Mixing Student Groups, sometimes it is a roll of the dice!

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I am always experimenting with classroom management techniques in my attempt to become a better educator. One item that I find very challenging, especially working in a group environment, is how do you choose the groups? Should not adult learners be engaged enough to try the best regardless whom they are with? Or is it best to pair students that already have a comfort and familiarity with each other?

Diversity in the classroom represents many challenges for the instructor, wouldn’t it be easy if all learners had the same knowledge base and skill set? This rarely is the reality. My default is to let the learners choose their partners, as I do not want to create more anxiety or barriers to learning. Sometimes this is effective and the teamwork is fantastic, or other times you end up with the most challenging students all in the same group. If you have no previous knowledge of your learners, that how can you make an informed decision on the groups? I have found once I have had a class with the students, then I can make a more effective decision.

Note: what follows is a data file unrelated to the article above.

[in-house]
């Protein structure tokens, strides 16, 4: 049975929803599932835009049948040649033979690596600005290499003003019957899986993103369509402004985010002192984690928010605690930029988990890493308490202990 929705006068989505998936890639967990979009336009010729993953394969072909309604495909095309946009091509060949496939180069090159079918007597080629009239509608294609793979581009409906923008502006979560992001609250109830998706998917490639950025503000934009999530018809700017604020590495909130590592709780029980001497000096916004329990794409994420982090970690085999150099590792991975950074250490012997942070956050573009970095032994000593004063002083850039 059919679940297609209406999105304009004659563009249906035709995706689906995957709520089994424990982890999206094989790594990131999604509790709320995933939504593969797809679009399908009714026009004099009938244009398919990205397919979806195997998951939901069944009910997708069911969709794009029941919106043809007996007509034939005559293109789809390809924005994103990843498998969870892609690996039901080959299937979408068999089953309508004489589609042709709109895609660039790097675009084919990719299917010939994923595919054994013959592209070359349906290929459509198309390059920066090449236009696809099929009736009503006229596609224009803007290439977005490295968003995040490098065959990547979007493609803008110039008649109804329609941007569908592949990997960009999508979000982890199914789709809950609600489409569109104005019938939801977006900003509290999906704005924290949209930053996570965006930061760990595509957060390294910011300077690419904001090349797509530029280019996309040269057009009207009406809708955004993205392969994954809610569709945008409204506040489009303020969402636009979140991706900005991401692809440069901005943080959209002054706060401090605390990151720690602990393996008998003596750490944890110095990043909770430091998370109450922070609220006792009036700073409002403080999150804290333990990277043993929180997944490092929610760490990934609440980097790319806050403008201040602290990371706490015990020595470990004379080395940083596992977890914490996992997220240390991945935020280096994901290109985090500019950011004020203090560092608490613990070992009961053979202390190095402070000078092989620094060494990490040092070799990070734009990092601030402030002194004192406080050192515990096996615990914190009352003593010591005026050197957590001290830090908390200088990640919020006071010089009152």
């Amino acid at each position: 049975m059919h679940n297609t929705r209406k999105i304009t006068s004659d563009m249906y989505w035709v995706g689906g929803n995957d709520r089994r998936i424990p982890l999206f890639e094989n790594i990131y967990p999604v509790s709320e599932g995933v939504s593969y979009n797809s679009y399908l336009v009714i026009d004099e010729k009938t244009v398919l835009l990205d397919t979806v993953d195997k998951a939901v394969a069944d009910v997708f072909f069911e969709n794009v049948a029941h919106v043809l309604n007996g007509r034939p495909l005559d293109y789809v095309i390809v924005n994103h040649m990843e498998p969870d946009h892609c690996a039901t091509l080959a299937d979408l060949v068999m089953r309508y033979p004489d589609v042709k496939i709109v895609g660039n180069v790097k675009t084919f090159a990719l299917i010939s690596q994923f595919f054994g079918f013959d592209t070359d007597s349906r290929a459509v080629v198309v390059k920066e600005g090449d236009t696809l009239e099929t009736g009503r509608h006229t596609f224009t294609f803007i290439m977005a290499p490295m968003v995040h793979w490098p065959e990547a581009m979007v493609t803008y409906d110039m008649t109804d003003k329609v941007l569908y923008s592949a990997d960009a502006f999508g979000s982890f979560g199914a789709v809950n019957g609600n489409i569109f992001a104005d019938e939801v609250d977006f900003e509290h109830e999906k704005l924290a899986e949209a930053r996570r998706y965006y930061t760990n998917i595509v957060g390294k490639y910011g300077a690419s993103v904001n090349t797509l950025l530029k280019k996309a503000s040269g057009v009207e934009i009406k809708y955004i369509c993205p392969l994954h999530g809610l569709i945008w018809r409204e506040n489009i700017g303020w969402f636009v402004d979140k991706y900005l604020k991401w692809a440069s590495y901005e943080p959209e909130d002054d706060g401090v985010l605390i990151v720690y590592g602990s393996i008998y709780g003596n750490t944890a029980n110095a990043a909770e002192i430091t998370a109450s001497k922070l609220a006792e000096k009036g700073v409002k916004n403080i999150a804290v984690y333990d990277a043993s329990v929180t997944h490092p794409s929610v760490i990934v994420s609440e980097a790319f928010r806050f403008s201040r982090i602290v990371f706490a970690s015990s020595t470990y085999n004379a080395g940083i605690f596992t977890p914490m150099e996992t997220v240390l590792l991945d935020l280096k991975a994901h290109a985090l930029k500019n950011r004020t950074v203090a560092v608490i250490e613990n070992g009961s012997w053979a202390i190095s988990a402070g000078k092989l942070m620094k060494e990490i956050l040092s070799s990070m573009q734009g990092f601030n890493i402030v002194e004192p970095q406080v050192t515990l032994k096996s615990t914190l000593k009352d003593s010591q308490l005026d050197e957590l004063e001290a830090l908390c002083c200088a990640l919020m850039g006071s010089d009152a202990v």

Brookfield makes a case for both of these scenarios in Chapter 8, I often find reading about education helps validate some of the beliefs or discoveries I have made on my teaching journey, sometimes I wish I had read a bit more before I started this career!

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